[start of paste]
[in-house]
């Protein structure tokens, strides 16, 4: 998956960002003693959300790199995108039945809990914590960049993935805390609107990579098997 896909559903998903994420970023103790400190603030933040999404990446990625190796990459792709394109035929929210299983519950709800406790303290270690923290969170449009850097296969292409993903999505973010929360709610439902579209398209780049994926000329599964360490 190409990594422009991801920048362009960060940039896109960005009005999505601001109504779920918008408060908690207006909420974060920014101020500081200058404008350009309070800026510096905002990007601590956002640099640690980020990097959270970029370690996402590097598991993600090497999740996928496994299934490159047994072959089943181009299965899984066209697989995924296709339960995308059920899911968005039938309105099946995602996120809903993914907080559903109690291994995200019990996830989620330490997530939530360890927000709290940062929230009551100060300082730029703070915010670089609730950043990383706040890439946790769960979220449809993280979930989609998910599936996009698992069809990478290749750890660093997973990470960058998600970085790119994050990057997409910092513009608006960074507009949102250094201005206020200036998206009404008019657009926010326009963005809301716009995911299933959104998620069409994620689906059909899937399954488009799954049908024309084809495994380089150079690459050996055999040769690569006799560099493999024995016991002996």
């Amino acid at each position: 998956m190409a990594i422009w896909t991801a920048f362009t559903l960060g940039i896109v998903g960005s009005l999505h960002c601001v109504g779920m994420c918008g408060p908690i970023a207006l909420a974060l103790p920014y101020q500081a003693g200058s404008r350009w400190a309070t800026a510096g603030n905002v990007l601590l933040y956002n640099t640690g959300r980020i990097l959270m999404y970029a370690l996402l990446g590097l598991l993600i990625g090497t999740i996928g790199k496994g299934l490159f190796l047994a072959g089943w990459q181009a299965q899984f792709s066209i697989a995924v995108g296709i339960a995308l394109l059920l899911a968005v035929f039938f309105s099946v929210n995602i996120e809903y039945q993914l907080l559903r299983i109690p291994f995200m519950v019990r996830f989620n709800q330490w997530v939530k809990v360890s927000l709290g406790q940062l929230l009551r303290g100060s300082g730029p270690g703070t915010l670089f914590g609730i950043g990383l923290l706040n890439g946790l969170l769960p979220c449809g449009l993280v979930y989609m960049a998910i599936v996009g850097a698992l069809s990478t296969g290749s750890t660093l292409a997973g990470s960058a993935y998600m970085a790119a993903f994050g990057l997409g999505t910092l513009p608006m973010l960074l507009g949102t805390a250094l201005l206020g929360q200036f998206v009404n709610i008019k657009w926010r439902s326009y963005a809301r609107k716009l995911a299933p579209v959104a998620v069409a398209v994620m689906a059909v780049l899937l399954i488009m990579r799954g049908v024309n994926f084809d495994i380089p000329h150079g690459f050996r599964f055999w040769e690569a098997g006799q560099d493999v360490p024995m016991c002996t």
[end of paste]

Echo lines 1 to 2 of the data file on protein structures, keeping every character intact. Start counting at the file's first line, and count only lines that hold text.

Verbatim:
[in-house]
């Protein structure tokens, strides 16, 4: 998956960002003693959300790199995108039945809990914590960049993935805390609107990579098997 896909559903998903994420970023103790400190603030933040999404990446990625190796990459792709394109035929929210299983519950709800406790303290270690923290969170449009850097296969292409993903999505973010929360709610439902579209398209780049994926000329599964360490 190409990594422009991801920048362009960060940039896109960005009005999505601001109504779920918008408060908690207006909420974060920014101020500081200058404008350009309070800026510096905002990007601590956002640099640690980020990097959270970029370690996402590097598991993600090497999740996928496994299934490159047994072959089943181009299965899984066209697989995924296709339960995308059920899911968005039938309105099946995602996120809903993914907080559903109690291994995200019990996830989620330490997530939530360890927000709290940062929230009551100060300082730029703070915010670089609730950043990383706040890439946790769960979220449809993280979930989609998910599936996009698992069809990478290749750890660093997973990470960058998600970085790119994050990057997409910092513009608006960074507009949102250094201005206020200036998206009404008019657009926010326009963005809301716009995911299933959104998620069409994620689906059909899937399954488009799954049908024309084809495994380089150079690459050996055999040769690569006799560099493999024995016991002996």